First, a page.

21. This very successful thread seems to have run its course now, and Peter Taylor won’t be able to make any more contributions for the moment. Thanks to everyone for their contributions, but no more comments here please. If you want to comment on any unresolved matters then please do so on the NS thread.

    The good news is that Peter will be posting an extract from Chill at Harmless Sky towards the end of the month and this should open up new areas for discussion.

  22. […] the first part of his new book, Peter Taylor scrutinises the scientific research that underpins concern about global warming and finds that it […]

  23. The United Nations and many politicians have got an emotive campaign going like the proven gross exaggerator and liar, Al Gore. (Who uses an obscene amount of energy himself, got the emotive panic started on climate change with lies and made $millions from his dishonest film).

    They try to imply that modern carbon emissions are like the coal particulate smog that plagued London in the industrial revolution! Modern coal power plant emissions are just odourless, colourless, non-toxic CO2 that is essential for all plant life. What you can see is water vapour, the major greenhouse gas, which has around 60 times the greenhouse gas impact of CO2 but is far too complex in its impact to include in computer models.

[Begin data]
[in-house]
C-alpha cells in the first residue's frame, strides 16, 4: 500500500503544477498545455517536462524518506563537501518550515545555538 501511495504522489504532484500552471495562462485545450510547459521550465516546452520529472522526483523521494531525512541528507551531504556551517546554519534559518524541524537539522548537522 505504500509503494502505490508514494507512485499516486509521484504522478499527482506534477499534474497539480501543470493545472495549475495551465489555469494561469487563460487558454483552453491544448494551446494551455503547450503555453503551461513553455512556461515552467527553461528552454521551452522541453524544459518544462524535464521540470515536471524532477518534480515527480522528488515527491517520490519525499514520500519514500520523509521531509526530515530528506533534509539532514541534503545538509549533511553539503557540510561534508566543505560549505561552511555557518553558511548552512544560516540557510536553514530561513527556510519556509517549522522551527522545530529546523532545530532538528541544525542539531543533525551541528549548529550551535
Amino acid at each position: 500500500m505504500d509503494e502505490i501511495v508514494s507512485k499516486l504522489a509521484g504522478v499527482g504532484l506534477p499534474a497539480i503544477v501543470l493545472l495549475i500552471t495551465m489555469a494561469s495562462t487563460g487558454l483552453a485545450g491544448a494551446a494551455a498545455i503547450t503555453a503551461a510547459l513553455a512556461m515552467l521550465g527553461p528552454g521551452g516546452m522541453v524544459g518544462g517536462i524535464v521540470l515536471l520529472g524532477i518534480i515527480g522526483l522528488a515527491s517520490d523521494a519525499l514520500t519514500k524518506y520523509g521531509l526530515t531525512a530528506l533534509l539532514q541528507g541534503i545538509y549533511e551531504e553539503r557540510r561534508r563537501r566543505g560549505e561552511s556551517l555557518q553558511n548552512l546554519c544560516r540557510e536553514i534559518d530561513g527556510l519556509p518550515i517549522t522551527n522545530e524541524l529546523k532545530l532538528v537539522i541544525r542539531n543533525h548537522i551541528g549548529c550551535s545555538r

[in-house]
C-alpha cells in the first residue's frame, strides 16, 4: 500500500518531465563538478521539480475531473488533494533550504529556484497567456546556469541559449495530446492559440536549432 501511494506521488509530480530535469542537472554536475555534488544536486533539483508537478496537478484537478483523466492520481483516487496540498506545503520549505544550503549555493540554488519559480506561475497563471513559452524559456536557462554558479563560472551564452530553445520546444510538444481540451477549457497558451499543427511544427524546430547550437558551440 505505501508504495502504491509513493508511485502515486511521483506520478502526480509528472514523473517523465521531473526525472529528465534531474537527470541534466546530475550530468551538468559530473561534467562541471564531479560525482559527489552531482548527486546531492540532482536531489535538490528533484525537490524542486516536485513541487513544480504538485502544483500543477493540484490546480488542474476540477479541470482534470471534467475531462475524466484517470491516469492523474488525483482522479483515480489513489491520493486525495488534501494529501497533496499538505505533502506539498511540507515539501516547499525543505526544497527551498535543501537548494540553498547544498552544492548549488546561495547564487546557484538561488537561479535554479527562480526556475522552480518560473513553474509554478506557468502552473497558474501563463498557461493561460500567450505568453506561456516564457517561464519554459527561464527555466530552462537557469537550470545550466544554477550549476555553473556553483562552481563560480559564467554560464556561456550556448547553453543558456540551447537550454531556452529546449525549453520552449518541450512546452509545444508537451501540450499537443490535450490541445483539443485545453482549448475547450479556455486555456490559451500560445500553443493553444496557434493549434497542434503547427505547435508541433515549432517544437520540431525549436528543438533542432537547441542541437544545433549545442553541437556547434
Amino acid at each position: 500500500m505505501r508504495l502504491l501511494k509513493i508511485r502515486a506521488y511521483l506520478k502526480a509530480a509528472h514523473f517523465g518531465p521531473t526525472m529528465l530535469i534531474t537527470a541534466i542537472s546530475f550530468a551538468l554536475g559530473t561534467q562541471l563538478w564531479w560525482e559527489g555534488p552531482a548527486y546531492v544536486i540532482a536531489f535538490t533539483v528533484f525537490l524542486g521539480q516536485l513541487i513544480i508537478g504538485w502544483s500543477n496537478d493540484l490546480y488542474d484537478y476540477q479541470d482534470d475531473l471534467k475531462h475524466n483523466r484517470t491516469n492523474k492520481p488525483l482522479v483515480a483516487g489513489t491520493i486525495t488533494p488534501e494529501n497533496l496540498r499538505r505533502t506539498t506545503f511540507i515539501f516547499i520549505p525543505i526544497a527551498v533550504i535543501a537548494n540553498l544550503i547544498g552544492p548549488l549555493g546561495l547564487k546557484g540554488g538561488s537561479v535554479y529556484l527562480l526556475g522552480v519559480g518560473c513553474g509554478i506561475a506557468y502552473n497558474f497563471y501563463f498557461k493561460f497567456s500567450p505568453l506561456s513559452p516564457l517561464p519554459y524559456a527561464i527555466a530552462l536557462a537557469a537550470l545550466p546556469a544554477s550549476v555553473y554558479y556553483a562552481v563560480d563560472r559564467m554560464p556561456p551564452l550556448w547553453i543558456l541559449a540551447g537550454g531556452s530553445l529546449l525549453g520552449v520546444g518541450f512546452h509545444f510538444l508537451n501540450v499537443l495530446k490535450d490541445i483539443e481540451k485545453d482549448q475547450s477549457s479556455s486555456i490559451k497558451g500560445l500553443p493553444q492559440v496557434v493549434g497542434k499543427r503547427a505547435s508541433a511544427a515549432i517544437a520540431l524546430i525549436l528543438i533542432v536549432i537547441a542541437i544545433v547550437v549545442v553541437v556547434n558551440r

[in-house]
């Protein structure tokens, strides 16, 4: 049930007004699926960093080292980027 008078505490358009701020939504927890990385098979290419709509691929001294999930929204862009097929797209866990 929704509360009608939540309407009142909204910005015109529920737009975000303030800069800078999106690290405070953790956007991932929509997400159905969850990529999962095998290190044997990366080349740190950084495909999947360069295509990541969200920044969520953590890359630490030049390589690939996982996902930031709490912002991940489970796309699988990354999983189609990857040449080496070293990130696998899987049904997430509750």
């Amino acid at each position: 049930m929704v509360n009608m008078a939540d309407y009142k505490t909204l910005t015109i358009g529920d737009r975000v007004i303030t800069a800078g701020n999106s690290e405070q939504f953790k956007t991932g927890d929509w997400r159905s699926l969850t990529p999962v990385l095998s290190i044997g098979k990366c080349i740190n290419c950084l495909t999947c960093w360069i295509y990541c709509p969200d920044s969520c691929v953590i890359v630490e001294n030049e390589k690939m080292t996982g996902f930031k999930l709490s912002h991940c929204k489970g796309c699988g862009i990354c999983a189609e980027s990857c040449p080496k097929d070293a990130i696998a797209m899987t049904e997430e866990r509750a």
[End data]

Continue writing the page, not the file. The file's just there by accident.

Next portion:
Further, the relatively very small impact of CO2 on warming is a reverse logarithmic one. Doubling CO2 from now would have little impact on temperature (but would boost crop yields by about 70 per cent).

    It’s interesting that during the Roman Warming (250BC – 450AD) and the Medieval Warming (900 – 1280 AD) periods, European temperatures reached 1.5 – 2.0 degrees C warmer than now. This had nothing to do with CO2 but was due to the normal cause – increased solar radiation (which regularly changes). These were boom periods due to increased rainfall and, therefore, increased crop yields!

    In the earth’s two most recent cool periods, The Dark Ages (535 – 900AD) and The Little Ice Age (1280 – 1850 AD), temperatures in Europe dropped by about 2.0 degrees C. Once again, this had nothing to do with CO2 but was mainly due to reduced levels of solar heat radiation. Both of these periods were accompanied by increased glaciation, drought, crop failures, war, famine, depopulation and disease.

    It’s intriguing that in the most recent warming (1850 – 1998) temperatures rose by only 0.7 degrees C, recovering by barely a third of the temperature drop in the preceding Little Ice Age (1280 – 1850 AD)!